By Jack Spaulding
Everyone enjoys a peaceful canoe or kayak trip in the summertime. Floating and gently paddling downstream is relaxing, and the scenery is always interesting when running a river during the hazy, lazy days of summer. But travelers need to be aware: Often, unseen danger exists on many Indiana rivers.
One situation to avoid at all costs is the area around a low head dam. Low head dams are man-made concrete structures in river systems pooling upstream water for various reasons. They create a short drop in downstream water levels. The dam forms a “keeper hydraulic,” a strong backwash below the dam preventing escape. Indiana has 146 documented low head dams.
In recent years, Indiana has been affected by tragic losses of lives at low head dams. Since 2010, a total of 14 people have drowned near them.
“What can appear harmless during low water levels can turn into a dangerous situation with little rainfall,” said Indiana Department of Natural Resources Law Enforcement Director Danny L. East. “When a keeper hydraulic exists at the face of a low head dam, escape is unlikely if not impossible.”
“Indiana conservation officers continuously train to respond to fast water emergencies, and we find that low head dams present unusually difficult circumstances for our officers,” said Maj. Terry Hyndman, operations commander for DNR Law Enforcement. “The backwash from the face of the dam to the boil continuously re-circulates an object back into the face of the dam.”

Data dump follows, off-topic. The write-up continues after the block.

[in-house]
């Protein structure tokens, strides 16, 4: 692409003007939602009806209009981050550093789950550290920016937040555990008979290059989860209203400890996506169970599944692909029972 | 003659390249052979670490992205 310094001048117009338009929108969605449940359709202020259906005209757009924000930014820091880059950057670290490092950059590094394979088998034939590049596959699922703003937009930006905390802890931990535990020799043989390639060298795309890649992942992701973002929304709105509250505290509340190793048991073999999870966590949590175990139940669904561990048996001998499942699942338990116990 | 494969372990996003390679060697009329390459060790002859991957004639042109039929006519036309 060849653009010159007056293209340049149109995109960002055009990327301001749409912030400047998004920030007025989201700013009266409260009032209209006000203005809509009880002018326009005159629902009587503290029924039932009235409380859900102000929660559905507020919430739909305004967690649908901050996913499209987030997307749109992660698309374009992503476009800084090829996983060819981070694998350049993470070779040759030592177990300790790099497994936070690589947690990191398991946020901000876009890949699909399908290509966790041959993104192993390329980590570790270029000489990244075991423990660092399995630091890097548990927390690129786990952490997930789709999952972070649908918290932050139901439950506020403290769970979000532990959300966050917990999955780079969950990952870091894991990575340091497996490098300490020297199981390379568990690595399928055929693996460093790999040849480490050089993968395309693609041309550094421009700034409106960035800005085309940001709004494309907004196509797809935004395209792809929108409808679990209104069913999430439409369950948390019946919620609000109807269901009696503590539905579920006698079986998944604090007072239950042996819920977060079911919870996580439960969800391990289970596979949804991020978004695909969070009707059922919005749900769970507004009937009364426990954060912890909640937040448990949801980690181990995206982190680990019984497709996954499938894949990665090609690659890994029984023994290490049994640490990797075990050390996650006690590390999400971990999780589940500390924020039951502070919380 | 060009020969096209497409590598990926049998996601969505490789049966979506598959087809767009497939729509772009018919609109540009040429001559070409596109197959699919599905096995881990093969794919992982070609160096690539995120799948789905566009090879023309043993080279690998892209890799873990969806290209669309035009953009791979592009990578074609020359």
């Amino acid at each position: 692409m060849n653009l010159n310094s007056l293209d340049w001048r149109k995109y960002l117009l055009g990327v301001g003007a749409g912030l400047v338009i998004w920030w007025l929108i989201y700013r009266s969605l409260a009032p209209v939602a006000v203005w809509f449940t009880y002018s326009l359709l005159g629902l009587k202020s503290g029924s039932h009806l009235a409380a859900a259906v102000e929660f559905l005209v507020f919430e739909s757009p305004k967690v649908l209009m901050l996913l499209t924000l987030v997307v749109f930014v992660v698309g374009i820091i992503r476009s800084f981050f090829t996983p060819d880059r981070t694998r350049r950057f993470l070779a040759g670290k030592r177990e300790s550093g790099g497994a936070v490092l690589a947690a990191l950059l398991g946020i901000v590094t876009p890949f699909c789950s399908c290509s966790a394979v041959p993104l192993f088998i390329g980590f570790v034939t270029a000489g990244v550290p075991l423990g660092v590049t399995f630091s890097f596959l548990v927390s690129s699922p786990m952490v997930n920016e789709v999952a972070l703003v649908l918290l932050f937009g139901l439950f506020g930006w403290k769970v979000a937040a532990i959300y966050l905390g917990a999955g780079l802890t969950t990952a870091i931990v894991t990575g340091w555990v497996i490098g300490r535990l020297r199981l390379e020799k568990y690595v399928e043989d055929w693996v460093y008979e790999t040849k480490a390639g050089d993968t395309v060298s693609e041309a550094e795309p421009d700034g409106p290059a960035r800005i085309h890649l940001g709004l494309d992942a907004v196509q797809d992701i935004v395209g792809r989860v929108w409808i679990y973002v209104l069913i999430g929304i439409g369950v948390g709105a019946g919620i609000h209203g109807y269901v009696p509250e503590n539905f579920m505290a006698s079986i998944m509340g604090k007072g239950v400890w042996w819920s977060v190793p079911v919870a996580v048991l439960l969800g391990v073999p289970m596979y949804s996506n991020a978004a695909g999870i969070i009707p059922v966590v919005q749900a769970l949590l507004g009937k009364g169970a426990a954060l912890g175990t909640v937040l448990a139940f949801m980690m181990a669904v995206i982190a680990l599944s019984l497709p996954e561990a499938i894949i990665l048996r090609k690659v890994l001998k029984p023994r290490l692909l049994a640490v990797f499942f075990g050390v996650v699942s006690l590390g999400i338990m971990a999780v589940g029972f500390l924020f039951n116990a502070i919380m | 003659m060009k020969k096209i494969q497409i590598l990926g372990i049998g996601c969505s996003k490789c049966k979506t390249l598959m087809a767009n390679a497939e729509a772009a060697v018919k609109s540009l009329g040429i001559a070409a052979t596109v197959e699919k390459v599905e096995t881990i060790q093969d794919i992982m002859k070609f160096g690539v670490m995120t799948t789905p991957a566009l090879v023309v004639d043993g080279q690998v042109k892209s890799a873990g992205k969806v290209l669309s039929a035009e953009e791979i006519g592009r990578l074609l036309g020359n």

Untrained rescuers acting when seeing another person in trouble account for 25 percent of low head dam drowning victims nationwide. Shore-assisted rescue is the safest way to assist a person caught in the hydraulic of a low head dam without placing the rescuer at risk. Boaters are encouraged to carry ring buoys, boat cushions, or gallon milk jugs half full of water tied to 50 feet of strong rope. These should be used to throw to a person. Extending a pole or long tree branch is also a safe and effective way to provide assistance.
“We all promote the wearing of a U.S. Coast Guard-approved life jacket when enjoying Indiana waterways,” said Lt. Kenton Turner, boating law administrator for DNR Law Enforcement. “Unfortunately, the hydraulic of a low head dam prevents the lifejacket from keeping a person above water as they are re-circulated and pushed under by the water coming over the dam. Low head dams should be completely avoided.”
“Low head dams are deceptively dangerous, and can go from serene to life-threatening in a matter of seconds,” said Mary Moran, recovery branch director for the Indiana Department of Homeland Security. “Even during perfect weather, rainfall upstream can raise water levels causing dangerous conditions. This makes already obscured low head dams almost impossible to see and avoid.”
Canoe and kayak enthusiasts are encouraged to learn the river system and discover the low head dam locations prior to beginning their trip. From the upriver perspective, the low head dam may not be easily seen until it is too late to avoid, causing an unsuspecting person to go over the dam and into a dangerous, life-threatening situation.
If you encounter a low head dam, pull your canoes or kayaks out of the water well above the dam. Then portage (carry) your boats on dry land around the dam, and never approach the dam face from downstream.
Jack Spaulding is a state outdoors writer and a consumer of RushShelby Energy living along the Flatrock River in Moscow. Readers with questions or comments can write to him in care of Electric Consumer, P.O. Box 24517, Indianapolis, IN 46224; or email email@example.com.